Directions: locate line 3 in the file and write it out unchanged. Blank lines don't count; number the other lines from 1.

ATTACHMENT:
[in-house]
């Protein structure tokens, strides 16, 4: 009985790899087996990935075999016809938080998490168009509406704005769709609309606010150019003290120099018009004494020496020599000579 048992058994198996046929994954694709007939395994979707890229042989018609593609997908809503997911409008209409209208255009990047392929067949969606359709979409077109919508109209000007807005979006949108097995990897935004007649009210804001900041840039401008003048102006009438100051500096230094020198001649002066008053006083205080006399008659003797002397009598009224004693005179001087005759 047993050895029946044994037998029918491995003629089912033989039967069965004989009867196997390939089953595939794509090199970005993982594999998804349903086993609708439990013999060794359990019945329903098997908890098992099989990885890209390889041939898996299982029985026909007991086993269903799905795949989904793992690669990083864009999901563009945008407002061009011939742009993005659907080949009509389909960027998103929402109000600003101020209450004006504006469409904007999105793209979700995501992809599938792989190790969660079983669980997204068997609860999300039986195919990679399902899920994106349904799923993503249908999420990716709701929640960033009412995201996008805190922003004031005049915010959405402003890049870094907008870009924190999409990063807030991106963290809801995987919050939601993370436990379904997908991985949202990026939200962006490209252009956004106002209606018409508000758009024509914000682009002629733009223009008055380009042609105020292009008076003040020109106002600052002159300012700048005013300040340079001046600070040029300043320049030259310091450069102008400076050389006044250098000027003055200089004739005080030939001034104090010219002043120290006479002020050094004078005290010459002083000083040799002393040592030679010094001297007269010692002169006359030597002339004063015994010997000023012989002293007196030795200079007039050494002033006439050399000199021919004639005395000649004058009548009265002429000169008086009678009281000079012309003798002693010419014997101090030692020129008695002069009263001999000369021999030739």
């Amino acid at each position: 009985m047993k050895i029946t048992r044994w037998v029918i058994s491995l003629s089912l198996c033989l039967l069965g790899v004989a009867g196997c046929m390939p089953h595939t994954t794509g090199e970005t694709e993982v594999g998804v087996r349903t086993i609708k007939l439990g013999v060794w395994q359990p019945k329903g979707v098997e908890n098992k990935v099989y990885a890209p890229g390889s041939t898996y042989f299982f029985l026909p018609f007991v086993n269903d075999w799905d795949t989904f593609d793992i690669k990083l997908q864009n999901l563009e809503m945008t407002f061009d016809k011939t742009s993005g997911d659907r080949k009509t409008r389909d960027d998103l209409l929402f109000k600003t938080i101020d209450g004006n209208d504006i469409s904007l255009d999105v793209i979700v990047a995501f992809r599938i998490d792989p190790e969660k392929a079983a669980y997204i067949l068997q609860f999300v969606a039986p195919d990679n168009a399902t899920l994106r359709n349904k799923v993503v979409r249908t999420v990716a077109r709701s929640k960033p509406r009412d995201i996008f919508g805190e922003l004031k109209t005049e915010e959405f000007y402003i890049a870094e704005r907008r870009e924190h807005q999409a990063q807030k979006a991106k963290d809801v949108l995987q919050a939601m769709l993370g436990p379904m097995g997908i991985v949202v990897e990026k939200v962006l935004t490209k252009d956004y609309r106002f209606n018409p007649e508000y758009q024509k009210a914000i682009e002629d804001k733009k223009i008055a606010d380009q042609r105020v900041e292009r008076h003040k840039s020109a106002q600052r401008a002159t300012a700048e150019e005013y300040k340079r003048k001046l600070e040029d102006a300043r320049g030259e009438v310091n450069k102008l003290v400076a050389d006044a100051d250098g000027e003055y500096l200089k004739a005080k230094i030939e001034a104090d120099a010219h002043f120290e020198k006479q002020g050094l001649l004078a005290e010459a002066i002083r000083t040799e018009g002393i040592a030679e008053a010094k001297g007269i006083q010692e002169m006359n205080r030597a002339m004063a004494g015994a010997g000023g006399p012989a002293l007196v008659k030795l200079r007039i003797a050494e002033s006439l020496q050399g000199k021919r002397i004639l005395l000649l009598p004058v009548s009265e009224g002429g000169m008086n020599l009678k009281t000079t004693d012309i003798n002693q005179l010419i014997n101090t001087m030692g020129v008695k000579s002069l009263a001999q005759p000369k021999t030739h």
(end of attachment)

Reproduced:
């Amino acid at each position: 009985m047993k050895i029946t048992r044994w037998v029918i058994s491995l003629s089912l198996c033989l039967l069965g790899v004989a009867g196997c046929m390939p089953h595939t994954t794509g090199e970005t694709e993982v594999g998804v087996r349903t086993i609708k007939l439990g013999v060794w395994q359990p019945k329903g979707v098997e908890n098992k990935v099989y990885a890209p890229g390889s041939t898996y042989f299982f029985l026909p018609f007991v086993n269903d075999w799905d795949t989904f593609d793992i690669k990083l997908q864009n999901l563009e809503m945008t407002f061009d016809k011939t742009s993005g997911d659907r080949k009509t409008r389909d960027d998103l209409l929402f109000k600003t938080i101020d209450g004006n209208d504006i469409s904007l255009d999105v793209i979700v990047a995501f992809r599938i998490d792989p190790e969660k392929a079983a669980y997204i067949l068997q609860f999300v969606a039986p195919d990679n168009a399902t899920l994106r359709n349904k799923v993503v979409r249908t999420v990716a077109r709701s929640k960033p509406r009412d995201i996008f919508g805190e922003l004031k109209t005049e915010e959405f000007y402003i890049a870094e704005r907008r870009e924190h807005q999409a990063q807030k979006a991106k963290d809801v949108l995987q919050a939601m769709l993370g436990p379904m097995g997908i991985v949202v990897e990026k939200v962006l935004t490209k252009d956004y609309r106002f209606n018409p007649e508000y758009q024509k009210a914000i682009e002629d804001k733009k223009i008055a606010d380009q042609r105020v900041e292009r008076h003040k840039s020109a106002q600052r401008a002159t300012a700048e150019e005013y300040k340079r003048k001046l600070e040029d102006a300043r320049g030259e009438v310091n450069k102008l003290v400076a050389d006044a100051d250098g000027e003055y500096l200089k004739a005080k230094i030939e001034a104090d120099a010219h002043f120290e020198k006479q002020g050094l001649l004078a005290e010459a002066i002083r000083t040799e018009g002393i040592a030679e008053a010094k001297g007269i006083q010692e002169m006359n205080r030597a002339m004063a004494g015994a010997g000023g006399p012989a002293l007196v008659k030795l200079r007039i003797a050494e002033s006439l020496q050399g000199k021919r002397i004639l005395l000649l009598p004058v009548s009265e009224g002429g000169m008086n020599l009678k009281t000079t004693d012309i003798n002693q005179l010419i014997n101090t001087m030692g020129v008695k000579s002069l009263a001999q005759p000369k021999t030739h």